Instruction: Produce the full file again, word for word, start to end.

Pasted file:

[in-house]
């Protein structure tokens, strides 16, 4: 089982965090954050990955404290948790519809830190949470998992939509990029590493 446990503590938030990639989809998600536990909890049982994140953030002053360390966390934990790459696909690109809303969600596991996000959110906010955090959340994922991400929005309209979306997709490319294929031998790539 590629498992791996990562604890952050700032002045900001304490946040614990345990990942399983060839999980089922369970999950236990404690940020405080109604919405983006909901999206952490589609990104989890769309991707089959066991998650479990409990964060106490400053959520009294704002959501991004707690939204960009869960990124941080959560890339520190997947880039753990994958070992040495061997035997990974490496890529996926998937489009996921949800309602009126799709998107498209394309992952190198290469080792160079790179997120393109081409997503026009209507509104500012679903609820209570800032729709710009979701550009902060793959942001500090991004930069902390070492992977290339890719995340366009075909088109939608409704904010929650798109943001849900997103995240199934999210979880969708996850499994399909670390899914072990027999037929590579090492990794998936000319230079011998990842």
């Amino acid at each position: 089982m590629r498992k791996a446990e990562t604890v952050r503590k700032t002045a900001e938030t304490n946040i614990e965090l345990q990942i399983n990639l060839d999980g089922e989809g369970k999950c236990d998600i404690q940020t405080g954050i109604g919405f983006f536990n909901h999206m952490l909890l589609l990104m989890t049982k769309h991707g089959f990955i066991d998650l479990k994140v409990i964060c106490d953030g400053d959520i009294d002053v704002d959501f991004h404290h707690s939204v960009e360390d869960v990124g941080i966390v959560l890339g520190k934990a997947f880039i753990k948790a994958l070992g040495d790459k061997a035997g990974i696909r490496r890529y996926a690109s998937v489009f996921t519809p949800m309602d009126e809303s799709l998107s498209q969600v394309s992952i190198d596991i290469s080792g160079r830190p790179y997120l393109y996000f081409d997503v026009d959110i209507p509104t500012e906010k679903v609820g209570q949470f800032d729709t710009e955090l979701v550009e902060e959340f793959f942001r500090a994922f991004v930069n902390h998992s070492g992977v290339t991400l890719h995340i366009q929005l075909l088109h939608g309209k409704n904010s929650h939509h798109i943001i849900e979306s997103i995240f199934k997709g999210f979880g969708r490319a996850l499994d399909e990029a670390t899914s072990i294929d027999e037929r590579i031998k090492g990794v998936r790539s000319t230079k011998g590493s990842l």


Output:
[in-house]
């Protein structure tokens, strides 16, 4: 089982965090954050990955404290948790519809830190949470998992939509990029590493 446990503590938030990639989809998600536990909890049982994140953030002053360390966390934990790459696909690109809303969600596991996000959110906010955090959340994922991400929005309209979306997709490319294929031998790539 590629498992791996990562604890952050700032002045900001304490946040614990345990990942399983060839999980089922369970999950236990404690940020405080109604919405983006909901999206952490589609990104989890769309991707089959066991998650479990409990964060106490400053959520009294704002959501991004707690939204960009869960990124941080959560890339520190997947880039753990994958070992040495061997035997990974490496890529996926998937489009996921949800309602009126799709998107498209394309992952190198290469080792160079790179997120393109081409997503026009209507509104500012679903609820209570800032729709710009979701550009902060793959942001500090991004930069902390070492992977290339890719995340366009075909088109939608409704904010929650798109943001849900997103995240199934999210979880969708996850499994399909670390899914072990027999037929590579090492990794998936000319230079011998990842």
């Amino acid at each position: 089982m590629r498992k791996a446990e990562t604890v952050r503590k700032t002045a900001e938030t304490n946040i614990e965090l345990q990942i399983n990639l060839d999980g089922e989809g369970k999950c236990d998600i404690q940020t405080g954050i109604g919405f983006f536990n909901h999206m952490l909890l589609l990104m989890t049982k769309h991707g089959f990955i066991d998650l479990k994140v409990i964060c106490d953030g400053d959520i009294d002053v704002d959501f991004h404290h707690s939204v960009e360390d869960v990124g941080i966390v959560l890339g520190k934990a997947f880039i753990k948790a994958l070992g040495d790459k061997a035997g990974i696909r490496r890529y996926a690109s998937v489009f996921t519809p949800m309602d009126e809303s799709l998107s498209q969600v394309s992952i190198d596991i290469s080792g160079r830190p790179y997120l393109y996000f081409d997503v026009d959110i209507p509104t500012e906010k679903v609820g209570q949470f800032d729709t710009e955090l979701v550009e902060e959340f793959f942001r500090a994922f991004v930069n902390h998992s070492g992977v290339t991400l890719h995340i366009q929005l075909l088109h939608g309209k409704n904010s929650h939509h798109i943001i849900e979306s997103i995240f199934k997709g999210f979880g969708r490319a996850l499994d399909e990029a670390t899914s072990i294929d027999e037929r590579i031998k090492g990794v998936r790539s000319t230079k011998g590493s990842l």